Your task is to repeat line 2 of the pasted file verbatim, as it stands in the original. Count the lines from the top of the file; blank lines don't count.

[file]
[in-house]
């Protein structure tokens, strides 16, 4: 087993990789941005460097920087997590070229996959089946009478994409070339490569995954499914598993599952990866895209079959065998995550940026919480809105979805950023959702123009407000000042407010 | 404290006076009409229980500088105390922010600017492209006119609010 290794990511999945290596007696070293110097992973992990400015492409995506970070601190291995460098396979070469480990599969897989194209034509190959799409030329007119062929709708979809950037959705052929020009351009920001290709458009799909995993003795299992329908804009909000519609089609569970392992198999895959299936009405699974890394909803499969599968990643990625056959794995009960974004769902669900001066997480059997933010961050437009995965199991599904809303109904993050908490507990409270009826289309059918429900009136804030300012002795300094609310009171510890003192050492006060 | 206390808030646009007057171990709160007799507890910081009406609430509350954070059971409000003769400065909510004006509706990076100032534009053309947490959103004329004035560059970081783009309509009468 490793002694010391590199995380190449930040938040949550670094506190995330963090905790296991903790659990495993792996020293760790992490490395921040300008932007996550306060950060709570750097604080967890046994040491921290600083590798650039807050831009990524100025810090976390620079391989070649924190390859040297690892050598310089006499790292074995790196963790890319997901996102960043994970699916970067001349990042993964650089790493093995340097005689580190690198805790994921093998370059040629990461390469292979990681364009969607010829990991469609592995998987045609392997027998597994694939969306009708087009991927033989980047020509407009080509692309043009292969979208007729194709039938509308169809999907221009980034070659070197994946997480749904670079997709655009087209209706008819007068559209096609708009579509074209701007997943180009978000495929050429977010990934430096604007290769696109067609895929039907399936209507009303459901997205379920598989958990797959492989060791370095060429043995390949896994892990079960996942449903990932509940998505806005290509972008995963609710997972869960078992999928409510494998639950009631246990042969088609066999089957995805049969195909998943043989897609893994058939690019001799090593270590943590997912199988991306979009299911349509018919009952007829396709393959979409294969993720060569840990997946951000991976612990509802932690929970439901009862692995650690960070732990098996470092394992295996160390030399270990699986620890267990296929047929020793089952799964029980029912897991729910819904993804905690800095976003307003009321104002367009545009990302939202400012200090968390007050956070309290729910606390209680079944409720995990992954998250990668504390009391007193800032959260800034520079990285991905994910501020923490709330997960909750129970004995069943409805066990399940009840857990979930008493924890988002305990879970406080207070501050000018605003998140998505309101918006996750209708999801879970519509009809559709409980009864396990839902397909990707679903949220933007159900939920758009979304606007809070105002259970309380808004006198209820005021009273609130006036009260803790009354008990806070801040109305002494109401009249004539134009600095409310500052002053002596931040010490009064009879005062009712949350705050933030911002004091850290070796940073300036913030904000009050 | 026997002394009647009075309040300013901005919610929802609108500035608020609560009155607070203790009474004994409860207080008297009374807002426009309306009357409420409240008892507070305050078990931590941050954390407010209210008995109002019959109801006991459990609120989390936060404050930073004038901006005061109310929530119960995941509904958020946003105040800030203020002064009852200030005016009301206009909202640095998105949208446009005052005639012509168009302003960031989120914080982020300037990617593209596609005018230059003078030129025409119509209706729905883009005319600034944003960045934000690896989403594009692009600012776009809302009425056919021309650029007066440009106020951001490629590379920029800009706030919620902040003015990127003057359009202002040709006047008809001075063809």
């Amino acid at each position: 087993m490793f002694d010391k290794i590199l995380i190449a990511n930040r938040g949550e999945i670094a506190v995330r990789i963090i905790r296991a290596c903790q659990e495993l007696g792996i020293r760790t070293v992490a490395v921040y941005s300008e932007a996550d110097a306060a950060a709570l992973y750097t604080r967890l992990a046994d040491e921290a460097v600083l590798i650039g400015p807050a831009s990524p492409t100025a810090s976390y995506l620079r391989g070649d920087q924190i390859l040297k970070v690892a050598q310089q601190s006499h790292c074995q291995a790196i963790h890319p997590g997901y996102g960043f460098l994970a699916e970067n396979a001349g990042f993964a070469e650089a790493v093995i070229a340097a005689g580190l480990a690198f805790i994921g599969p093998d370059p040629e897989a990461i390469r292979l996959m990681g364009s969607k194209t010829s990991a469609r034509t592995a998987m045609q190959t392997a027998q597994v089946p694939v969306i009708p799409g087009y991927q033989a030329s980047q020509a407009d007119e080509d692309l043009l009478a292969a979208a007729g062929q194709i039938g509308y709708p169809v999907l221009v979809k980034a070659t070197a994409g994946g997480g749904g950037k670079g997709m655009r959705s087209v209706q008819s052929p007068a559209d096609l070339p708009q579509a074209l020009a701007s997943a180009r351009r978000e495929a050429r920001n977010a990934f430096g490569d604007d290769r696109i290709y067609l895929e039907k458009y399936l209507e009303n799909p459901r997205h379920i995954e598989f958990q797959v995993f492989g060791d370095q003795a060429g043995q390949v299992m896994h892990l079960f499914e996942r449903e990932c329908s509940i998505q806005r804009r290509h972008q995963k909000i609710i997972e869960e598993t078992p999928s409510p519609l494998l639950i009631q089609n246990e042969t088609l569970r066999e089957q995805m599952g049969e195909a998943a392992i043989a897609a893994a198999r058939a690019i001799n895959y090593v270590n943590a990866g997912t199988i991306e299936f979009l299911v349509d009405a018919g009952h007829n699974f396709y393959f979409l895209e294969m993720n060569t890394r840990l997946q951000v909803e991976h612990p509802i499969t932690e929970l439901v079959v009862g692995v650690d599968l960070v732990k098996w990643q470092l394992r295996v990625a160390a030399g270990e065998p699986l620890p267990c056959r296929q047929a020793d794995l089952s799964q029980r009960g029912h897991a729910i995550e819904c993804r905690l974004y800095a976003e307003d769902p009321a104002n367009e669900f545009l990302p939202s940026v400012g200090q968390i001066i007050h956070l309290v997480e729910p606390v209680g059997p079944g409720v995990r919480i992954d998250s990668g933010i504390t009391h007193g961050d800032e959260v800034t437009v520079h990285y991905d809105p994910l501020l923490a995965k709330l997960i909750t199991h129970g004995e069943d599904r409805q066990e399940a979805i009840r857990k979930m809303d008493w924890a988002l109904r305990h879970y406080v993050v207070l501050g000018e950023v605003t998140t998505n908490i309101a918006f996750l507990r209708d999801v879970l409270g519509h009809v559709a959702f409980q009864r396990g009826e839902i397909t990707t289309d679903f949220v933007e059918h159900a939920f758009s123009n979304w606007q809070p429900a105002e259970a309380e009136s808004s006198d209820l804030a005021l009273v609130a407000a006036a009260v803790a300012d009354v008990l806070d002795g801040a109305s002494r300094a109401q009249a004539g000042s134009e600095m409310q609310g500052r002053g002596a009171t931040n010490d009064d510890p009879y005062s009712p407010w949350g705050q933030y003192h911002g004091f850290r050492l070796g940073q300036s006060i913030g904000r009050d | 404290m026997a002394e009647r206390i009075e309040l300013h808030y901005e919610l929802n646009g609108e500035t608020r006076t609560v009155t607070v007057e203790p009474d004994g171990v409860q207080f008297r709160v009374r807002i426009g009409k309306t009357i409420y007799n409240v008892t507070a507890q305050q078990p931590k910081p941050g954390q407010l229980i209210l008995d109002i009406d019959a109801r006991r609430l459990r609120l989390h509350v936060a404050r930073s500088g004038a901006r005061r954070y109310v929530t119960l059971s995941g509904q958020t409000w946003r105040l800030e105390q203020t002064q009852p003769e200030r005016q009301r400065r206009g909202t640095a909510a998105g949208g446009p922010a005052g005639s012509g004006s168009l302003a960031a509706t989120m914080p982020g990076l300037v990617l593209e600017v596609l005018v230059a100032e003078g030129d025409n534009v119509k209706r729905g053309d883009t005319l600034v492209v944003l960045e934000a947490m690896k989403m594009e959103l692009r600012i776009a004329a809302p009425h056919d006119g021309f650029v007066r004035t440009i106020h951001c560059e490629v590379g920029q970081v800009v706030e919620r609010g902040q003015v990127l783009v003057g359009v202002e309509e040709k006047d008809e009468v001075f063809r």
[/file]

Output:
């Protein structure tokens, strides 16, 4: 087993990789941005460097920087997590070229996959089946009478994409070339490569995954499914598993599952990866895209079959065998995550940026919480809105979805950023959702123009407000000042407010 | 404290006076009409229980500088105390922010600017492209006119609010 290794990511999945290596007696070293110097992973992990400015492409995506970070601190291995460098396979070469480990599969897989194209034509190959799409030329007119062929709708979809950037959705052929020009351009920001290709458009799909995993003795299992329908804009909000519609089609569970392992198999895959299936009405699974890394909803499969599968990643990625056959794995009960974004769902669900001066997480059997933010961050437009995965199991599904809303109904993050908490507990409270009826289309059918429900009136804030300012002795300094609310009171510890003192050492006060 | 206390808030646009007057171990709160007799507890910081009406609430509350954070059971409000003769400065909510004006509706990076100032534009053309947490959103004329004035560059970081783009309509009468 490793002694010391590199995380190449930040938040949550670094506190995330963090905790296991903790659990495993792996020293760790992490490395921040300008932007996550306060950060709570750097604080967890046994040491921290600083590798650039807050831009990524100025810090976390620079391989070649924190390859040297690892050598310089006499790292074995790196963790890319997901996102960043994970699916970067001349990042993964650089790493093995340097005689580190690198805790994921093998370059040629990461390469292979990681364009969607010829990991469609592995998987045609392997027998597994694939969306009708087009991927033989980047020509407009080509692309043009292969979208007729194709039938509308169809999907221009980034070659070197994946997480749904670079997709655009087209209706008819007068559209096609708009579509074209701007997943180009978000495929050429977010990934430096604007290769696109067609895929039907399936209507009303459901997205379920598989958990797959492989060791370095060429043995390949896994892990079960996942449903990932509940998505806005290509972008995963609710997972869960078992999928409510494998639950009631246990042969088609066999089957995805049969195909998943043989897609893994058939690019001799090593270590943590997912199988991306979009299911349509018919009952007829396709393959979409294969993720060569840990997946951000991976612990509802932690929970439901009862692995650690960070732990098996470092394992295996160390030399270990699986620890267990296929047929020793089952799964029980029912897991729910819904993804905690800095976003307003009321104002367009545009990302939202400012200090968390007050956070309290729910606390209680079944409720995990992954998250990668504390009391007193800032959260800034520079990285991905994910501020923490709330997960909750129970004995069943409805066990399940009840857990979930008493924890988002305990879970406080207070501050000018605003998140998505309101918006996750209708999801879970519509009809559709409980009864396990839902397909990707679903949220933007159900939920758009979304606007809070105002259970309380808004006198209820005021009273609130006036009260803790009354008990806070801040109305002494109401009249004539134009600095409310500052002053002596931040010490009064009879005062009712949350705050933030911002004091850290070796940073300036913030904000009050 | 026997002394009647009075309040300013901005919610929802609108500035608020609560009155607070203790009474004994409860207080008297009374807002426009309306009357409420409240008892507070305050078990931590941050954390407010209210008995109002019959109801006991459990609120989390936060404050930073004038901006005061109310929530119960995941509904958020946003105040800030203020002064009852200030005016009301206009909202640095998105949208446009005052005639012509168009302003960031989120914080982020300037990617593209596609005018230059003078030129025409119509209706729905883009005319600034944003960045934000690896989403594009692009600012776009809302009425056919021309650029007066440009106020951001490629590379920029800009706030919620902040003015990127003057359009202002040709006047008809001075063809």